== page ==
Frey served as chairman of the Florida Federation of Young Republicans. He was nominated and elected as a Republican to the Ninety-first Congress and to the four succeeding Congresses (January 3, 1969 to January 3, 1979) from what was then the 5th congressional district but is now the 9th district. Frey was not a candidate for reelection to the Ninety-sixth Congress in 1978. Instead he launched an unsuccessful bid for the Republican nomination for governor, having lost to Jack Eckerd, whom Kirk had beaten for the nomination in 1970. In 1980, Frey was an unsuccessful candidate for the Republican nomination to the United States Senate, being defeated by the eventual winner, Senator Paula Hawkins of Maitland. He ran in 1986 for governor again, but he was defeated in the Republican primary by Bob Martinez, the former Democratic mayor of Tampa.

Frey was a past president of The United States Association of Former Members of Congress and served as a member of its Executive Committee. He regularly provided political commentary on radio and television, co-hosting a show with former Democratic state representative Dick Batchelor on WMFE-FM and appeared on talk shows on WUCF-TV.[5]

Frey resided in Winter Park until his death on October 14, 2019.[5]

The Lou Frey Institute of Politics and Government

Frey was the founder of The Lou Frey Institute of Politics and Government at the University of Central Florida in Orlando. The institute is described as:[6]

a nonpartisan foundation that engages in civic education for college and high school students, members of the Central Florida community, and the general public. The Institute promotes informed discussion of issues from diverse viewpoints, encourages participation in the political process, and supports research on politics and policy.

References

  • Some content from the Public Domain Biographical Directory of The United States Congress.
  1. ^ Congress, United States (Oct 17, 1969). "Official Congressional Directory". U.S. Government Printing Office. Retrieved Oct 17, 2019 – via Google Books.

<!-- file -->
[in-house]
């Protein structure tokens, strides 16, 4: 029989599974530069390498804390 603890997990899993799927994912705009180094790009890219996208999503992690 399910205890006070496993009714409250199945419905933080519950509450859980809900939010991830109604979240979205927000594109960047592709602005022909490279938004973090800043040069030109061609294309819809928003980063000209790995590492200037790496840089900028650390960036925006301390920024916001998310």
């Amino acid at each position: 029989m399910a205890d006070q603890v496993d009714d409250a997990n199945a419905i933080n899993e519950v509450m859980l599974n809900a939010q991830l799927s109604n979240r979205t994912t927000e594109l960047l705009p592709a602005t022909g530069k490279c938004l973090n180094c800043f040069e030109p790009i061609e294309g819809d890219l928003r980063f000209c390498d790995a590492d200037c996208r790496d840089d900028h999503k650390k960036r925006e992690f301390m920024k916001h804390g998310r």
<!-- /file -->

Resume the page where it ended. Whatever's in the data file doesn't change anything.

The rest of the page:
2. ^ "FREY, Louis, Jr. - Biographical Information". bioguide.congress.gov. Retrieved Oct 17, 2019.
  3. ^ Prior to Frey, the first three Republican U.S. representatives elected from Florida were William C. Cramer, Edward Gurney, and J. Herbert Burke.
  4. ^ Billy Hathorn, "Cramer v. Kirk: The Florida Republican Schism of 1970", Florida Historical Quarterly (April 1990), pp. 415-416
  5. ^ a b "Lou Frey, Orlando congressman, radio commentator, dies at 85". Orlando Sentinel. October 15, 2019.
  6. ^ "Lou Frey Institute – Promoting the development of enlightened, responsible, and actively engaged citizens". loufreyinstitute.org. Retrieved Oct 17, 2019.
U.S. House of Representatives
Preceded by
Edward Gurney
Member of the U.S. House of Representatives
from Florida's 5th congressional district

1969–1973
Succeeded by
Bill Gunter
Preceded by
Paul Rogers
Member of the U.S. House of Representatives
from Florida's 9th congressional district

1973–1979
Succeeded by
Bill Nelson
This page was last edited on 5 November 2019, at 21:53
Basis of this page is in Wikipedia. Text is available under the CC BY-SA 3.0 Unported License. Non-text media are available under their specified licenses. Wikipedia® is a registered trademark of the Wikimedia Foundation, Inc. WIKI 2 is an independent company and has no affiliation with Wikimedia Foundation.